Biden welcomes ‘good friend’ Kishida, says US is fully committed to Japan’s defense

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TOKYO – President Joe Biden on Monday reassured his “good friend” Japanese Prime Minister Fumio Kishida that the United States is fully committed to defending Japan amid tensions with China and the impact of Russia’s invasion of Ukraine.

The cornerstone of Biden’s two-day visit, which includes meetings with leaders from Japan, India and Australia in the “quad” group, will mark the beginning of an Indo-Pacific economic framework, a comprehensive plan that provides an economic pillar for the United States. Involved in Asia.

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“The US-Japan alliance has long been the foundation of peace and prosperity in the Indo-Pacific region, and the United States is fully committed to defending Japan,” Biden said at the start of talks with Kishida at the Akasaka Palace in central Tokyo.

Biden was greeted by a military honor guard who played music from both countries under a bright blue sky.

Earlier, he had met Emperor Naruhito, speaking briefly at the entrance to the palace before entering. The White House says Biden greets the American people, highlighting the strength of US-Japan relations through deepening people-to-people ties.

The two countries are expected to discuss plans to expand and reach out Japan’s military capabilities in response to China’s growing power.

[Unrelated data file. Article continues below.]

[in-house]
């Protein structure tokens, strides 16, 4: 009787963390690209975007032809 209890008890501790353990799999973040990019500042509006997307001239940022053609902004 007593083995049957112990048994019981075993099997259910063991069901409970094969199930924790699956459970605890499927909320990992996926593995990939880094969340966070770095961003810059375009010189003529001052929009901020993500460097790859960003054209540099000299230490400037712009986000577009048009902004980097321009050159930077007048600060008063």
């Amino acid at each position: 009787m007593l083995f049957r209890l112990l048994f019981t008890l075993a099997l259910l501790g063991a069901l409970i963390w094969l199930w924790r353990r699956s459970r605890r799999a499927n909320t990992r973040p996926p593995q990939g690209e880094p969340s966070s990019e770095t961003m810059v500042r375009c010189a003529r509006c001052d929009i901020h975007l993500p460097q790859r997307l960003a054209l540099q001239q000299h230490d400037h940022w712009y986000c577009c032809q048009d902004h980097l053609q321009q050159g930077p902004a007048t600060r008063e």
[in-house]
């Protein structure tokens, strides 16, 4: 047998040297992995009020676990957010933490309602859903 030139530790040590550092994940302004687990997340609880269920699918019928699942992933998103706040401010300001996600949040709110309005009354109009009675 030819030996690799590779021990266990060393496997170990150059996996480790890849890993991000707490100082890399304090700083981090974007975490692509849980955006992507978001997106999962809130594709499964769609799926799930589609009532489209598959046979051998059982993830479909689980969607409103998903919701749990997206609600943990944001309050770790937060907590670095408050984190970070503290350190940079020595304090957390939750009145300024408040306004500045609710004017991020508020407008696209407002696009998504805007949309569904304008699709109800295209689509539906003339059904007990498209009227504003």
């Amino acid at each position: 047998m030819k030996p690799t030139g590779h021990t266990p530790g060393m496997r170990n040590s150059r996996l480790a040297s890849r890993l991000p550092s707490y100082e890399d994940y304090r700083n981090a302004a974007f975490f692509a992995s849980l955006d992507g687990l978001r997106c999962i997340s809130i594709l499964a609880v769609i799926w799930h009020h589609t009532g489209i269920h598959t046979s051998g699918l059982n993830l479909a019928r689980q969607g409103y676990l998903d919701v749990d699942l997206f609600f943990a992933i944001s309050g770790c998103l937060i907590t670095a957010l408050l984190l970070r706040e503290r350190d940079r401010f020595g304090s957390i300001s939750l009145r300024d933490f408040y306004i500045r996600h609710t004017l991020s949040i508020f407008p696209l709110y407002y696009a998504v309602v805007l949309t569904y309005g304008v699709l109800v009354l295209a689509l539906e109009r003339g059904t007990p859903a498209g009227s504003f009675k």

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In the face of Russia’s aggression in Ukraine, the Allies are expected to reaffirm their close ties, agreeing that unilateral change in the status quo by force is unacceptable.

Concerns are growing in Asia about a growing stronghold of China, especially in light of its close ties with Russia, and especially over self-governing Taiwan, which China considers an apostate province.

North Korea and regional issues will also be on the agenda, with Biden scheduled to meet on Monday with the families of Japanese who were abducted a few years ago to train spies in North Korea.

But the focus of the day will be the launch of Biden’s Indo-Pacific Economic Framework for Prosperity (IPEF), a program to bring countries closer together through common standards in areas including supply-chain resilience, clean energy, infrastructure and digital trade.

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The United States has lacked an economic pillar for its Indo-Pacific engagement since former President Donald Trump withdrew from a multinational trans-Pacific trade agreement, leaving the field open for Chinese influence.

But the IPEF is unlikely to include binding commitments, and Asian countries and trade experts have given a steadily warm response to a program limited by Biden’s reluctance to risk American jobs by offering increased market access to the region.

Indian Prime Minister Narendra Modi is coming to Japan for quad talks, and new Australian Prime Minister Anthony Albanese is also hoping.

Biden arrived in Japan late Sunday night from South Korea and will leave for the United States on Tuesday. (Reporting by Trevor Hunikat; Additional reporting by Kiyoshi Takenaka, Sakura Murakami, Chang-run Kim and Nobuhiro Kubo; Written by Aline Lies; Edited by Michael Perry, Robert Bircel)



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